Wes Streeting, James Murray, Abena Oppong-Asare given new frontbench roles

Sienna Rodgers
© David Woolfall/CC BY 3.0

Wes Streeting, James Murray and Abena Oppong-Asare have been given new roles by Keir Starmer today, LabourList can reveal, as a Labour frontbench reshuffle takes place following resignations this week.

Shadow ministers Dan Carden and Margaret Greenwood quit their posts on Thursday in order to defy the Labour whip and vote against the covert human intelligence sources (criminal conduct) bill at third reading.

Wes Streeting, previously shadow exchequer secretary to the Treasury, has replaced Margaret Greenwood as shadow schools minister. He wrote for LabourList in June about receiving free school meals.

The Ilford North MP was president of the National Union of Students between 2008 and 2010, and also served as a member of the national committee of Labour Students for four years around this time.

Commenting on his new role, Streeting tweeted: “Having grown up on a council estate, on free school meals, experiencing child poverty in the 1980s, I wouldn’t be where I am today without a great state education.”

Abena Oppong-Asare has replaced Streeting in his old shadow Treasury team role. The 2019 intake MP had been parliamentary private secretary to Anneliese Dodds and Bridget Phillipson in the same team since April.

Oppong-Asare was elected as MP for Erith and Thamesmead for the first time last year. The chair of Labour Women’s Network has written about homelessness twice for LabourList since entering parliament.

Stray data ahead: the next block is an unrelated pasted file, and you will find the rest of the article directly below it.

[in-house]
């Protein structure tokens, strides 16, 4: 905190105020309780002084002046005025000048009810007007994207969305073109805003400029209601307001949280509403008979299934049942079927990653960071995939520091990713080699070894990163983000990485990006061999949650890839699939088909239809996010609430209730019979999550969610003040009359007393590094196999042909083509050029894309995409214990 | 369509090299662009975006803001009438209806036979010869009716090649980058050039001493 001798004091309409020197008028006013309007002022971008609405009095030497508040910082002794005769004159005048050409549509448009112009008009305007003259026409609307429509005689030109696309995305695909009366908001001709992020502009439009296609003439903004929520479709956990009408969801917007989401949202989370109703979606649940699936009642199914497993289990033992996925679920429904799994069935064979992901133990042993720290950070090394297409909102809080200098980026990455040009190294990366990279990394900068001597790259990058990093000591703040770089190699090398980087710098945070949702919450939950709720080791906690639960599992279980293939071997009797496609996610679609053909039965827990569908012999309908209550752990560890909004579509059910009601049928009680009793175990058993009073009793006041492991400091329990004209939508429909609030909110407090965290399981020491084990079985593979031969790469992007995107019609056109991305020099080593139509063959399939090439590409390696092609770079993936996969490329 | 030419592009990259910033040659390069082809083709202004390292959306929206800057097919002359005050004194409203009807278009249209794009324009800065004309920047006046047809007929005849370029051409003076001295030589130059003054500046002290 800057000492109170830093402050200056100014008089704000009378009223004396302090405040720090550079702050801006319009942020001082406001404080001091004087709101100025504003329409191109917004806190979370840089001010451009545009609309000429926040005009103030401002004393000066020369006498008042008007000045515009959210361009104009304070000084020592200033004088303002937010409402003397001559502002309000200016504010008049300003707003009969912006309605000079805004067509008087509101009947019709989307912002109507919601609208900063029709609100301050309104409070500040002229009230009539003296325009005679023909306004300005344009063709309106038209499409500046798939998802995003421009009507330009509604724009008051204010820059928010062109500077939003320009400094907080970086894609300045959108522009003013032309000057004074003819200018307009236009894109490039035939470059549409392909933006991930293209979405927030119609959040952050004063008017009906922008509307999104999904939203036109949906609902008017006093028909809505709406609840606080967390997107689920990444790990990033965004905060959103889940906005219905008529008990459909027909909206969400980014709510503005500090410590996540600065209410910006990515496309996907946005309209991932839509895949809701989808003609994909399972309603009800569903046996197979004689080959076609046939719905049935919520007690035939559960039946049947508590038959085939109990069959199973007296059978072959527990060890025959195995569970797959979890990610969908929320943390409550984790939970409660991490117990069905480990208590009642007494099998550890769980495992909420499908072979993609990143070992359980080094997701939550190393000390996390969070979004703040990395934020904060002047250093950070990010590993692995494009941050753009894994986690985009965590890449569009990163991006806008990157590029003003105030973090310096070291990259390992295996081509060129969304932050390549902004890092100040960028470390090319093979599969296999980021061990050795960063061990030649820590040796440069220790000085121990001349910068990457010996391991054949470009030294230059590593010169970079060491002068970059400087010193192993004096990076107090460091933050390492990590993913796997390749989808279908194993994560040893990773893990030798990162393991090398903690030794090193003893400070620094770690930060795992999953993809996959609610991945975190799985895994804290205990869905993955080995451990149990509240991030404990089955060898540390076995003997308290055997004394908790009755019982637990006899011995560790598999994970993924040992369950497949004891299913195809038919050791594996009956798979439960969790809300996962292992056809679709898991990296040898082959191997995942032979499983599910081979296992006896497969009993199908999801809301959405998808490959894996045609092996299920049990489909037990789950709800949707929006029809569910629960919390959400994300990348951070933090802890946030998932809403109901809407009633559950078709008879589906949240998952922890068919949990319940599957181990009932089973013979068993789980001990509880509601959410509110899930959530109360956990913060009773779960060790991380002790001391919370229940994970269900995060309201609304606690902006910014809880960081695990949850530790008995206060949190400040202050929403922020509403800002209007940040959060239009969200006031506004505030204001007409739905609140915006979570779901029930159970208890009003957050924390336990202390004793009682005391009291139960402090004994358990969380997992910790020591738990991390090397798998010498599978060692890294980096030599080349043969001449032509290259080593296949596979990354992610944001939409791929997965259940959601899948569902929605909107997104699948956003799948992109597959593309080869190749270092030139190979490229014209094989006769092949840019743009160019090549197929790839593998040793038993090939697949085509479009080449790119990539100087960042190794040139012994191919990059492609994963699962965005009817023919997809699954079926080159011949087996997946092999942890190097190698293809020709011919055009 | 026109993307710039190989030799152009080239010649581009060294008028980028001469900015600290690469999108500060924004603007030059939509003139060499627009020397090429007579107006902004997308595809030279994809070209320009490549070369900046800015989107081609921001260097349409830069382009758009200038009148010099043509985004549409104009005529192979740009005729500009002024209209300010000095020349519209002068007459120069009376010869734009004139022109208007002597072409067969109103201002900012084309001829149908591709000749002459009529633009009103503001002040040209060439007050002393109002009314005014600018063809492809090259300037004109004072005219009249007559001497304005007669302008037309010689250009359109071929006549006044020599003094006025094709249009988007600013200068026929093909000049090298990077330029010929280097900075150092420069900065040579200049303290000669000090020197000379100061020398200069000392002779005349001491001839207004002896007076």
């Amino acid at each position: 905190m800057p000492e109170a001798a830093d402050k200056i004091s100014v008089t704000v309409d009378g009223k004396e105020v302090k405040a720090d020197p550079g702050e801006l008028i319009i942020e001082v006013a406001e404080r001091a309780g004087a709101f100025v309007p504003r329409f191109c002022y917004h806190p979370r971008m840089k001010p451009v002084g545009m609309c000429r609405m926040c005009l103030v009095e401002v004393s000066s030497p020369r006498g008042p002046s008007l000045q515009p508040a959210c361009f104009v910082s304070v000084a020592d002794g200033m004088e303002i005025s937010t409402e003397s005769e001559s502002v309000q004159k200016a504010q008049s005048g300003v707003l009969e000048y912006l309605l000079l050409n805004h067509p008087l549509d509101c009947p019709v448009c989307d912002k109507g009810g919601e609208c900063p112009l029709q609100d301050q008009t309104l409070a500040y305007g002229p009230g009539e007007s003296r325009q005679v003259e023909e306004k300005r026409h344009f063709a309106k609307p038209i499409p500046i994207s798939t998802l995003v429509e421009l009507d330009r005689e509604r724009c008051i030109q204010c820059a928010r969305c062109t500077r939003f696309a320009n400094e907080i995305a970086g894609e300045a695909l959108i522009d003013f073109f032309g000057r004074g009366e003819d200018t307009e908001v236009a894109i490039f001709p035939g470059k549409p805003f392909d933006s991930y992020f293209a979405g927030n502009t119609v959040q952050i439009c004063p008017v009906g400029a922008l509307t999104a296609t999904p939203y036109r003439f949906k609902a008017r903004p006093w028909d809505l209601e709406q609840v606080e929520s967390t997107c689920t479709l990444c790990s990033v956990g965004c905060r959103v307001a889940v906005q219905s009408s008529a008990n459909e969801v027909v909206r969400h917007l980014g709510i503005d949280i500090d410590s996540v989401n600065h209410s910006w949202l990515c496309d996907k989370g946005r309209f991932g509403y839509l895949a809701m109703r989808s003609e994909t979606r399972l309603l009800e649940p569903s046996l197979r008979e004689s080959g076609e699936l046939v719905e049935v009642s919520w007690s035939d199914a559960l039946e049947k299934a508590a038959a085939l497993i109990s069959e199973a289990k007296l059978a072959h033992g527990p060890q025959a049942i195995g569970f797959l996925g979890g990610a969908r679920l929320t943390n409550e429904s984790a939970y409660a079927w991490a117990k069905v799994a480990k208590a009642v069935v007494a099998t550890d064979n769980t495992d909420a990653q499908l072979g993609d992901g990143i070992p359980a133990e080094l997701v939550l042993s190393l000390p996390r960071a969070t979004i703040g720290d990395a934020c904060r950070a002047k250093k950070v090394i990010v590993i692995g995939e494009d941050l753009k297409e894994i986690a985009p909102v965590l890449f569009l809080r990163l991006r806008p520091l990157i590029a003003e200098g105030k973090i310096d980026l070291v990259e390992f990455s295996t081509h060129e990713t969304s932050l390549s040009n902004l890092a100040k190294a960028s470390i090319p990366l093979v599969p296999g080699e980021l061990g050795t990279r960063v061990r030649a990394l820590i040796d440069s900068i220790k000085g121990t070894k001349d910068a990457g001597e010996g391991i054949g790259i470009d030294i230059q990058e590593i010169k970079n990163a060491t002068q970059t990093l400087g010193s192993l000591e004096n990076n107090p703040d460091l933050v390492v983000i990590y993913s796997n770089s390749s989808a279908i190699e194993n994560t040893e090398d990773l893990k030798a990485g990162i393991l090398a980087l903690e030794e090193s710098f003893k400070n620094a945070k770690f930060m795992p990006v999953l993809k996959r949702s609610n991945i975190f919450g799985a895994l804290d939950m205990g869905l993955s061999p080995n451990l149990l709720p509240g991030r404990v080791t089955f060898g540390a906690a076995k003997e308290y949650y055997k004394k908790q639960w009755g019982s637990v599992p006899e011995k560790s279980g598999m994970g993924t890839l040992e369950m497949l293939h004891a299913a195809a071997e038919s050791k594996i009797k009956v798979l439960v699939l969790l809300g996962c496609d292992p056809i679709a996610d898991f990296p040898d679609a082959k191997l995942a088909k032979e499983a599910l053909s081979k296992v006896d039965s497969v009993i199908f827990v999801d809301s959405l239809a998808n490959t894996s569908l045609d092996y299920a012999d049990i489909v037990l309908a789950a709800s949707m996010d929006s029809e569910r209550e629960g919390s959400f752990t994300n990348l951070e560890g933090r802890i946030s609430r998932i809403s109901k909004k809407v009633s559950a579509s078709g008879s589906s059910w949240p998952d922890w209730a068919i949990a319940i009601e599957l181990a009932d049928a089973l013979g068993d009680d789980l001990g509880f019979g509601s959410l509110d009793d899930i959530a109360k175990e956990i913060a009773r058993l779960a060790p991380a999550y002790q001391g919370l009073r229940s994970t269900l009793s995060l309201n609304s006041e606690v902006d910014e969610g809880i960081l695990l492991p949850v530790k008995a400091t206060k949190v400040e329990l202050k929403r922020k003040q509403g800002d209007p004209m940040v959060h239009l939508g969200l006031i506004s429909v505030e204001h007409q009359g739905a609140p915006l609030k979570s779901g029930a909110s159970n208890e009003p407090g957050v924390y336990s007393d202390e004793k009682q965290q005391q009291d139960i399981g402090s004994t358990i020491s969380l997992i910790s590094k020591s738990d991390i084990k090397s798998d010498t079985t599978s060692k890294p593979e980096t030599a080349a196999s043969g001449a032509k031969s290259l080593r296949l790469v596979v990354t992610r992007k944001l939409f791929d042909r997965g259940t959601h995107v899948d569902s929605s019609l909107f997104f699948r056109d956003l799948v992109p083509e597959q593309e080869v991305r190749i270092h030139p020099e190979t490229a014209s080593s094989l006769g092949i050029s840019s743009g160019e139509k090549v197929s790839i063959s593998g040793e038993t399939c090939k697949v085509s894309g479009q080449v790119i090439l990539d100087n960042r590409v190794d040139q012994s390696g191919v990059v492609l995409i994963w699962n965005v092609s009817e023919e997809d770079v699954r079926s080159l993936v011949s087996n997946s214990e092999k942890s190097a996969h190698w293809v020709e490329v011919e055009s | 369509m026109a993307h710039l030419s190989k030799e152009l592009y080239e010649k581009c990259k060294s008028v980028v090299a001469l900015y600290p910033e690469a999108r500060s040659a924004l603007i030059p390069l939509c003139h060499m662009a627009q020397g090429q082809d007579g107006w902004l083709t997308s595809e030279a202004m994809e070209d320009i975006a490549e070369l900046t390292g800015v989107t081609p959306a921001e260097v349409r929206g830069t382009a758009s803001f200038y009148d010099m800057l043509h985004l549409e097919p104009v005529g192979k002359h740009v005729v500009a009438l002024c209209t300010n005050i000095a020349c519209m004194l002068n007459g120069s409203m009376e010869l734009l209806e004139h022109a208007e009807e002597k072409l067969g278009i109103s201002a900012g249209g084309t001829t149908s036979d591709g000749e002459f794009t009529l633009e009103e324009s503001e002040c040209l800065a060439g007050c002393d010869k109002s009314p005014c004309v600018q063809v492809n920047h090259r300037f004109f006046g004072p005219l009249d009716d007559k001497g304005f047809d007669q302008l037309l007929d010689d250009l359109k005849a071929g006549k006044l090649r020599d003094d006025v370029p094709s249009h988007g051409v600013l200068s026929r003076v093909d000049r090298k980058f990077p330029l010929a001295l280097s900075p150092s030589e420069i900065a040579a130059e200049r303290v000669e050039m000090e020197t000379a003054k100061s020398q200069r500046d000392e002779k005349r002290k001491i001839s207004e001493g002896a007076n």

James Murray, who was in the Labour whips office until now, has been picked to replace left-winger Dan Carden as shadow financial secretary to the Treasury. He was also elected for the first time in 2019.

Murray is considered to be on the ‘soft left’ of the party. When running for selection in Ealing North last year, he was the leadership’s preferred candidate and his bid was backed by Unite the Union.

The MPs who have been promoted are seen by those close to the Labour leadership as strong broadcast performers, and they are being allocated to policy briefs thought likely to be crucial in 2024.

LabourList understands that further appointments will be confirmed in the coming days, as former PPSs Nav Mishra, Kim Johnson, Mary Foy, Rachel Hopkins and Sarah Owen also need to be replaced on the opposition frontbench.

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